At the next dock down, the black and brown retriever – a “dog pound special” as his owner called him – lapped at the waves set in motion by the boat. His master pointed furiously at the ball bobbing in the water a few feet out.

“Buster! Buster!” he cried. “You’re gonna lose your ball…”

It was early that morning, only 8:00 a.m. or so but warm, the temperature already inching towards 70. The sun was but two clicks up from the horizon but the lake already glimmered and reeled, the water cross-hatched with beams of light and dark. A bird darted near the dog’s ball, dive-bombing close to check for fish. Disappointed, it turned on its wing away, swirling through the early morning sky.

It was perfect, she thought, but then it always has been.

The woman was at the family cabin, the one her grandfather had built so long ago. He had chopped down each tree and then sanded and cut and hammered until the log cabin was pushed up from the earth as though it had always been part of the land. A large stone fireplace stood in the center of the place and each time the woman saw it anew, she was struck with wonder. It astounded her that her own grandfather, an assembly-line worker at the Chevy plant, had built the beautiful fireplace, stone-by-stone, with his own hands. He wasn’t a mason, he wasn’t a brick-layer, but he had figured out how to do it, anyway. Back then it seemed that everyone knew how to do most everything. There wasn’t a Home Depot you could call.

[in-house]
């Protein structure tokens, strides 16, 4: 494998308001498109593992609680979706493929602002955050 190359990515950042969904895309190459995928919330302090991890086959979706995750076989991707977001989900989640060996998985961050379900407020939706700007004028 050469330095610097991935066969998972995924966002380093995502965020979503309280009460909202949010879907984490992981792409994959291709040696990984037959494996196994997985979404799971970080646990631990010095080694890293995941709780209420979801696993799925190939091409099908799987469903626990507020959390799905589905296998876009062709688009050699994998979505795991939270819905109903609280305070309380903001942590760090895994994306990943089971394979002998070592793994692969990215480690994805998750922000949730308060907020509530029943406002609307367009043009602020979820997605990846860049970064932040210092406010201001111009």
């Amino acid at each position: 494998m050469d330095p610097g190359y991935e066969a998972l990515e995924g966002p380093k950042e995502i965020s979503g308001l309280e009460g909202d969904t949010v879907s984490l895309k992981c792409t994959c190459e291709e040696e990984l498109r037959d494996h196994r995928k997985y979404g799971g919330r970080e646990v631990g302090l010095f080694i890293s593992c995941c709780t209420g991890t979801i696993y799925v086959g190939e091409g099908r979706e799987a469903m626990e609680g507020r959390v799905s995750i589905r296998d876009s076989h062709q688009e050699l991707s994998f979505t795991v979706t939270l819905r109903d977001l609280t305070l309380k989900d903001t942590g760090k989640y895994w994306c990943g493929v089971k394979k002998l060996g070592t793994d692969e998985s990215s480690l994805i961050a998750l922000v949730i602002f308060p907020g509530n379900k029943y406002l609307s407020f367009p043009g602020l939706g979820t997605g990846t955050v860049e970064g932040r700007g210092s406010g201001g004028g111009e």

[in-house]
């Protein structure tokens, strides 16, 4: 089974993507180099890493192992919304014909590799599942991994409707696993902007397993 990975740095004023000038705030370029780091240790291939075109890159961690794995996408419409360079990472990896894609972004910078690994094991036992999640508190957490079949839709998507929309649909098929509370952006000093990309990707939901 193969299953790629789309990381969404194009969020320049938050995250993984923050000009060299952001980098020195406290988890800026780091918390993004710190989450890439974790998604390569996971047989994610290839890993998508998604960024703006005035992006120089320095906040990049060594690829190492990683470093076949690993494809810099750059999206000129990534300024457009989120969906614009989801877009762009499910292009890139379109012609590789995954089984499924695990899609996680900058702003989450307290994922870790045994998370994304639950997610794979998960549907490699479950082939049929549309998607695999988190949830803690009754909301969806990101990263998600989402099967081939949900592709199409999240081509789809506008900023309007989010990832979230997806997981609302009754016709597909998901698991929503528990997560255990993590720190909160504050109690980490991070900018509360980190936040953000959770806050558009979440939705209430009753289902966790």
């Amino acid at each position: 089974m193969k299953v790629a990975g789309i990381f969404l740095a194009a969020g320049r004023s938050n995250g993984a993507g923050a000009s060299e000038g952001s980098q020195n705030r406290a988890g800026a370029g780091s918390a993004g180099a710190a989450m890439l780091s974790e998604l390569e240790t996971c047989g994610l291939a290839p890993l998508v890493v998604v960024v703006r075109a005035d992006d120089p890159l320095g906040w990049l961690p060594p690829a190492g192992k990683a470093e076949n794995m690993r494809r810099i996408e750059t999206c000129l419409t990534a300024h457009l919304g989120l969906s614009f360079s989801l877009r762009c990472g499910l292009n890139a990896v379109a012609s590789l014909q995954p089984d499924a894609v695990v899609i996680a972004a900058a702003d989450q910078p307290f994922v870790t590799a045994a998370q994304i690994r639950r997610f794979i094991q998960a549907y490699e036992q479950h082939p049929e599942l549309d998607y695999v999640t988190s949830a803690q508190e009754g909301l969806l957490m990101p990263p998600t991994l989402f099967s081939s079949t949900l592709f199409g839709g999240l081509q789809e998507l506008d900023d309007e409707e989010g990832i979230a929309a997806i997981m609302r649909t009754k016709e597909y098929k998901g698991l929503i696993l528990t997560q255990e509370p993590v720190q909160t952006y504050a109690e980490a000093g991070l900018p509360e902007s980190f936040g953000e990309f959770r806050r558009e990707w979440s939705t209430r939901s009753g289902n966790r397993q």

The cabin was simple, beautiful, and peaceful. It was set deep in the pine trees that scooped around Arbor Lake. Just beyond the cabin were twelve wooden steps that took you down to the weathered dock and the clear, cool water.

She had come to this cabin for 35 years, first as an infant with her mother and siblings, then through the years with one brother or the other, a sister-in-law, a niece, a new dog. Her father had died before she was born and she only knew him as a staunch man wearing a suit coat in a silver picture frame on the shelf at home. She had asked her mother about him many times over the years but since he had never been in her life, she didn’t really miss him. To her, it had always been her mother, her two brothers and her.